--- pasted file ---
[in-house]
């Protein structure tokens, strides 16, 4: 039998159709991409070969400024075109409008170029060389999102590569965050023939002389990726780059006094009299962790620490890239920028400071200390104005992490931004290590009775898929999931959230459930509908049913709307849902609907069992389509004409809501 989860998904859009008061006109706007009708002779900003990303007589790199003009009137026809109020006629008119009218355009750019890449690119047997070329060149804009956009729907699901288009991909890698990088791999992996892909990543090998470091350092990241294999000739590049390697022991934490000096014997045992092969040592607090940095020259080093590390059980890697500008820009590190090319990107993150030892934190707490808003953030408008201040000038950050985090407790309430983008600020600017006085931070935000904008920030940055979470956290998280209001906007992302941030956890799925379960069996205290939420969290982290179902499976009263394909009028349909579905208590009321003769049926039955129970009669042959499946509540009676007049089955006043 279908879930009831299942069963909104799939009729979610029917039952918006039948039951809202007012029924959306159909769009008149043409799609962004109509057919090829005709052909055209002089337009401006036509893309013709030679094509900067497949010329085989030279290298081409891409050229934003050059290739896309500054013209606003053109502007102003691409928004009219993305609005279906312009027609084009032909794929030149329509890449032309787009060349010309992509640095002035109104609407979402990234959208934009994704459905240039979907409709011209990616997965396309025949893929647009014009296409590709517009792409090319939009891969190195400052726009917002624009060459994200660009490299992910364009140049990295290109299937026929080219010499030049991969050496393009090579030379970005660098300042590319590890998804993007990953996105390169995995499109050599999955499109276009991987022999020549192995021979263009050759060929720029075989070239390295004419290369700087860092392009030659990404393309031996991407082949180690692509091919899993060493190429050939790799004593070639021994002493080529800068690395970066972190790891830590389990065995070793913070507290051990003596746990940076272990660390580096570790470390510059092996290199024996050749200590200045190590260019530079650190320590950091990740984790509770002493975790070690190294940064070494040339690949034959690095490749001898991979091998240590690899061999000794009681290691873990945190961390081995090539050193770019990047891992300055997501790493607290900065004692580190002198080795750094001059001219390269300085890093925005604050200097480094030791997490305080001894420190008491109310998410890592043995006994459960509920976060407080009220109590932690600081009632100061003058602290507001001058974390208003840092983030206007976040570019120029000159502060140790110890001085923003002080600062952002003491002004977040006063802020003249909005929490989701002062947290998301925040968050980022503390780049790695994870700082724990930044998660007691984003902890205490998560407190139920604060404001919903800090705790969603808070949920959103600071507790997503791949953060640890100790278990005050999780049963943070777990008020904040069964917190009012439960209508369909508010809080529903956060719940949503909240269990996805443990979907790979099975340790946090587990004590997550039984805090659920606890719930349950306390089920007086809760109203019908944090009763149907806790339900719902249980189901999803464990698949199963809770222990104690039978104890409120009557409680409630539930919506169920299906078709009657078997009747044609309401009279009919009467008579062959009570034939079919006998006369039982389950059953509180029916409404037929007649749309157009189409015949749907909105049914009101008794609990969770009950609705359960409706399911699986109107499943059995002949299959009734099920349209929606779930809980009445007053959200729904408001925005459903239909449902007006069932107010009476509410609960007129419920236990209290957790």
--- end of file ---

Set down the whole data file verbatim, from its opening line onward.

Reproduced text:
[in-house]
């Protein structure tokens, strides 16, 4: 039998159709991409070969400024075109409008170029060389999102590569965050023939002389990726780059006094009299962790620490890239920028400071200390104005992490931004290590009775898929999931959230459930509908049913709307849902609907069992389509004409809501 989860998904859009008061006109706007009708002779900003990303007589790199003009009137026809109020006629008119009218355009750019890449690119047997070329060149804009956009729907699901288009991909890698990088791999992996892909990543090998470091350092990241294999000739590049390697022991934490000096014997045992092969040592607090940095020259080093590390059980890697500008820009590190090319990107993150030892934190707490808003953030408008201040000038950050985090407790309430983008600020600017006085931070935000904008920030940055979470956290998280209001906007992302941030956890799925379960069996205290939420969290982290179902499976009263394909009028349909579905208590009321003769049926039955129970009669042959499946509540009676007049089955006043 279908879930009831299942069963909104799939009729979610029917039952918006039948039951809202007012029924959306159909769009008149043409799609962004109509057919090829005709052909055209002089337009401006036509893309013709030679094509900067497949010329085989030279290298081409891409050229934003050059290739896309500054013209606003053109502007102003691409928004009219993305609005279906312009027609084009032909794929030149329509890449032309787009060349010309992509640095002035109104609407979402990234959208934009994704459905240039979907409709011209990616997965396309025949893929647009014009296409590709517009792409090319939009891969190195400052726009917002624009060459994200660009490299992910364009140049990295290109299937026929080219010499030049991969050496393009090579030379970005660098300042590319590890998804993007990953996105390169995995499109050599999955499109276009991987022999020549192995021979263009050759060929720029075989070239390295004419290369700087860092392009030659990404393309031996991407082949180690692509091919899993060493190429050939790799004593070639021994002493080529800068690395970066972190790891830590389990065995070793913070507290051990003596746990940076272990660390580096570790470390510059092996290199024996050749200590200045190590260019530079650190320590950091990740984790509770002493975790070690190294940064070494040339690949034959690095490749001898991979091998240590690899061999000794009681290691873990945190961390081995090539050193770019990047891992300055997501790493607290900065004692580190002198080795750094001059001219390269300085890093925005604050200097480094030791997490305080001894420190008491109310998410890592043995006994459960509920976060407080009220109590932690600081009632100061003058602290507001001058974390208003840092983030206007976040570019120029000159502060140790110890001085923003002080600062952002003491002004977040006063802020003249909005929490989701002062947290998301925040968050980022503390780049790695994870700082724990930044998660007691984003902890205490998560407190139920604060404001919903800090705790969603808070949920959103600071507790997503791949953060640890100790278990005050999780049963943070777990008020904040069964917190009012439960209508369909508010809080529903956060719940949503909240269990996805443990979907790979099975340790946090587990004590997550039984805090659920606890719930349950306390089920007086809760109203019908944090009763149907806790339900719902249980189901999803464990698949199963809770222990104690039978104890409120009557409680409630539930919506169920299906078709009657078997009747044609309401009279009919009467008579062959009570034939079919006998006369039982389950059953509180029916409404037929007649749309157009189409015949749907909105049914009101008794609990969770009950609705359960409706399911699986109107499943059995002949299959009734099920349209929606779930809980009445007053959200729904408001925005459903239909449902007006069932107010009476509410609960007129419920236990209290957790």